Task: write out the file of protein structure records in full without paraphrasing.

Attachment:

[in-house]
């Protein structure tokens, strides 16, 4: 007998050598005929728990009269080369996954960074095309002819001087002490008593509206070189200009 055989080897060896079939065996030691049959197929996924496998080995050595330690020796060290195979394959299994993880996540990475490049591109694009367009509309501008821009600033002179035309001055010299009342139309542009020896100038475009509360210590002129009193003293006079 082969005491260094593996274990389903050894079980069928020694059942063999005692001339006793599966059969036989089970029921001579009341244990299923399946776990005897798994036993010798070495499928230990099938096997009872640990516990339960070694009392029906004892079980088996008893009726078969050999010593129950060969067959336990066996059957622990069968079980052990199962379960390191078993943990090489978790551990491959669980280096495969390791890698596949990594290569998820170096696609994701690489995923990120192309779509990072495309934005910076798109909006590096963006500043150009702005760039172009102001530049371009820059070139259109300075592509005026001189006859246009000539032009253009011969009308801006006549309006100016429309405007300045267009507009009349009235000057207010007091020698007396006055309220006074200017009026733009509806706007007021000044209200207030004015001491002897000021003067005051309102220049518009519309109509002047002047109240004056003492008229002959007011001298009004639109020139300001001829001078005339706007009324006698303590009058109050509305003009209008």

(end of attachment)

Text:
[in-house]
């Protein structure tokens, strides 16, 4: 007998050598005929728990009269080369996954960074095309002819001087002490008593509206070189200009 055989080897060896079939065996030691049959197929996924496998080995050595330690020796060290195979394959299994993880996540990475490049591109694009367009509309501008821009600033002179035309001055010299009342139309542009020896100038475009509360210590002129009193003293006079 082969005491260094593996274990389903050894079980069928020694059942063999005692001339006793599966059969036989089970029921001579009341244990299923399946776990005897798994036993010798070495499928230990099938096997009872640990516990339960070694009392029906004892079980088996008893009726078969050999010593129950060969067959336990066996059957622990069968079980052990199962379960390191078993943990090489978790551990491959669980280096495969390791890698596949990594290569998820170096696609994701690489995923990120192309779509990072495309934005910076798109909006590096963006500043150009702005760039172009102001530049371009820059070139259109300075592509005026001189006859246009000539032009253009011969009308801006006549309006100016429309405007300045267009507009009349009235000057207010007091020698007396006055309220006074200017009026733009509806706007007021000044209200207030004015001491002897000021003067005051309102220049518009519309109509002047002047109240004056003492008229002959007011001298009004639109020139300001001829001078005339706007009324006698303590009058109050509305003009209008």